Bricklin on Technology by Dan Bricklin This is a place-in-history-type memoir of the inventor of the electronic spreadsheet. If it were a tool, one could throw a calculation map over a decade’s worth of publications and data to yield the insights about what worked and why, and how to better organize resources going forward. The soundtrack in this case might have Dan Hill’s “It’s a Long Road” since patent protection wasn’t as easy in the days when other soon-to-be-huge PC software company could steal the thunder of fledgling Harvard MBAs. The contents will likely be most interesting to new entrants in developing regions. It is told through personal history, cultural anecdotes and technical details and photographs. There are chapters on finding a market, variation, complexity, free form, social practices, and the internet, all of which form the building blocks for developing an innovative model of the world. Other PC-related tech from the previous four decades and web2.0 are discussed along with what it means to be general-purpose.

Behind the Cloud: The Untold Story of How Salesforce.com Went from Idea to Billion-Dollar Companyand Revolutionized an Industry by Marc Benioff Whereas others promote one good idea per book, this attempts to go a couple of orders of magnitude further through 111 plays. It is well-structured in ten complementary parts about startups, marketing, events, sales, tech, corporate philanthropy, globalism, finance, leadership, and success. These are also distilled into a 5-step approach called V2MOM, an acronym for vision, values, methods, obstacles, and measures. The stories cover the essential do’s and don’ts learnt from the previous decade, e.g. surviving the dotcom collapse and getting to a billion in sales. Co-writer Adler’s journalistic writing style matches the task pretty well. The tone is very optimistic and the ambition catchy. An initial goal was to eliminate software. The cloud industry is reportedly expected to be 150B by 2013 and to change the order of battle among vendors whose market caps are now MSFT 260B, GOOG 180B, ORCL 128B, AMZN 58B, beside Salesforce’s 10B. The cloud may still not be easy to define after this, it does not appear in the index, but the notion of an industrial platform for web businesses is demonstrated, such as turning applications into enterprises and vice-versa. It raises interest in further economic metrics such as additional IPOs, spinoffs, verticals (the introduction is by Dell), global e-commerce apps, and issues about cross-platform services, administrative regulations such as. how censorship requirements have affected Google, or how success is a magnet for security challenges, e.g. for Microsoft. The topic of collaboration fits nicely into social networks so this will probably enjoy further popularity.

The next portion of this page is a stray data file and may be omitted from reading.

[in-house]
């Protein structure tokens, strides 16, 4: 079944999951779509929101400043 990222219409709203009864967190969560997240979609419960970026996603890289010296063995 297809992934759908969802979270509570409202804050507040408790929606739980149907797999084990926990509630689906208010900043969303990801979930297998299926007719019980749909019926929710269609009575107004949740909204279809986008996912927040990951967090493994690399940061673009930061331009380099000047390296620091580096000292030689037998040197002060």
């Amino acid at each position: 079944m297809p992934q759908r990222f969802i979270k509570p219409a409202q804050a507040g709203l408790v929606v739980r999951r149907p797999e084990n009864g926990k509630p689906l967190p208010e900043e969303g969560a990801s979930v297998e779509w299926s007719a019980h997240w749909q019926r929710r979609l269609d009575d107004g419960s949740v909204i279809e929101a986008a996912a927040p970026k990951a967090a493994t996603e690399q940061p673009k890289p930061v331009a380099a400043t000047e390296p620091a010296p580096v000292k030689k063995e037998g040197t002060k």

Also see marketplace.